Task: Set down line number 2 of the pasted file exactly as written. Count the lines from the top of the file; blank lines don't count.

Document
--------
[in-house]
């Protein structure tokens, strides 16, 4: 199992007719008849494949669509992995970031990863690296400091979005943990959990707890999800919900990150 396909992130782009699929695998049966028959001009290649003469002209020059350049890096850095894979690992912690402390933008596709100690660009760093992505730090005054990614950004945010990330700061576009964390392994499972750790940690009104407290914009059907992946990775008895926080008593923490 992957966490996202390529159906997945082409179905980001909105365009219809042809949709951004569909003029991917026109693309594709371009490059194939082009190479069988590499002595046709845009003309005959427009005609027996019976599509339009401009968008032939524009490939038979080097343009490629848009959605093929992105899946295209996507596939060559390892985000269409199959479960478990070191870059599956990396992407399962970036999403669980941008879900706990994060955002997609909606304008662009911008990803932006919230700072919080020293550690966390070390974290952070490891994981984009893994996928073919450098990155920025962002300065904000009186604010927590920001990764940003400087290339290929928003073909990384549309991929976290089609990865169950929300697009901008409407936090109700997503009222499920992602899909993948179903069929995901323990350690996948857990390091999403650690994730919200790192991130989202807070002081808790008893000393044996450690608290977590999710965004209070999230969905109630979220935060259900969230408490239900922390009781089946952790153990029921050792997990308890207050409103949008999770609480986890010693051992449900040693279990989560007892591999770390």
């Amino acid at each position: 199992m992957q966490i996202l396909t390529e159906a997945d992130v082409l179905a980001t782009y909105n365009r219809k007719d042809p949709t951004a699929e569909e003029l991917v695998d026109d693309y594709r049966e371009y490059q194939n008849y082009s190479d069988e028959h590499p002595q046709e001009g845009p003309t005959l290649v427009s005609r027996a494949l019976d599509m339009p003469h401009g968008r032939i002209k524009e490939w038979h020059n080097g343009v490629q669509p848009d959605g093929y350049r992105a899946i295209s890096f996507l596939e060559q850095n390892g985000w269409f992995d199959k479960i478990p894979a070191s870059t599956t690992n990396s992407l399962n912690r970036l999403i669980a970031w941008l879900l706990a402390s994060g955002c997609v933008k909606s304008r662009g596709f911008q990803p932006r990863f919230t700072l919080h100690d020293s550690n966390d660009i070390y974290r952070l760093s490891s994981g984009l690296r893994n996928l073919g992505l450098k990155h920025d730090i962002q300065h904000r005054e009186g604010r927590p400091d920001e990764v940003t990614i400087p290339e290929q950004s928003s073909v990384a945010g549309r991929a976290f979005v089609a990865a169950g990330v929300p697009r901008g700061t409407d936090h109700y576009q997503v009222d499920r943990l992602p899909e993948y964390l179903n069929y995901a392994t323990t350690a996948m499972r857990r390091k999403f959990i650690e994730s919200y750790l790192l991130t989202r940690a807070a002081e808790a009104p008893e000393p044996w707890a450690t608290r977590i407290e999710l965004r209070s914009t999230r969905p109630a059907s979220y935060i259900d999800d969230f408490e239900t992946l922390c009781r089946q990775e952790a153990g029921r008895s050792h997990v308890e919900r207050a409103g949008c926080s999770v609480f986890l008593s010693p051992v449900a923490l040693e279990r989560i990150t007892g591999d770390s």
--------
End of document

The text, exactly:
């Protein structure tokens, strides 16, 4: 199992007719008849494949669509992995970031990863690296400091979005943990959990707890999800919900990150 396909992130782009699929695998049966028959001009290649003469002209020059350049890096850095894979690992912690402390933008596709100690660009760093992505730090005054990614950004945010990330700061576009964390392994499972750790940690009104407290914009059907992946990775008895926080008593923490 992957966490996202390529159906997945082409179905980001909105365009219809042809949709951004569909003029991917026109693309594709371009490059194939082009190479069988590499002595046709845009003309005959427009005609027996019976599509339009401009968008032939524009490939038979080097343009490629848009959605093929992105899946295209996507596939060559390892985000269409199959479960478990070191870059599956990396992407399962970036999403669980941008879900706990994060955002997609909606304008662009911008990803932006919230700072919080020293550690966390070390974290952070490891994981984009893994996928073919450098990155920025962002300065904000009186604010927590920001990764940003400087290339290929928003073909990384549309991929976290089609990865169950929300697009901008409407936090109700997503009222499920992602899909993948179903069929995901323990350690996948857990390091999403650690994730919200790192991130989202807070002081808790008893000393044996450690608290977590999710965004209070999230969905109630979220935060259900969230408490239900922390009781089946952790153990029921050792997990308890207050409103949008999770609480986890010693051992449900040693279990989560007892591999770390």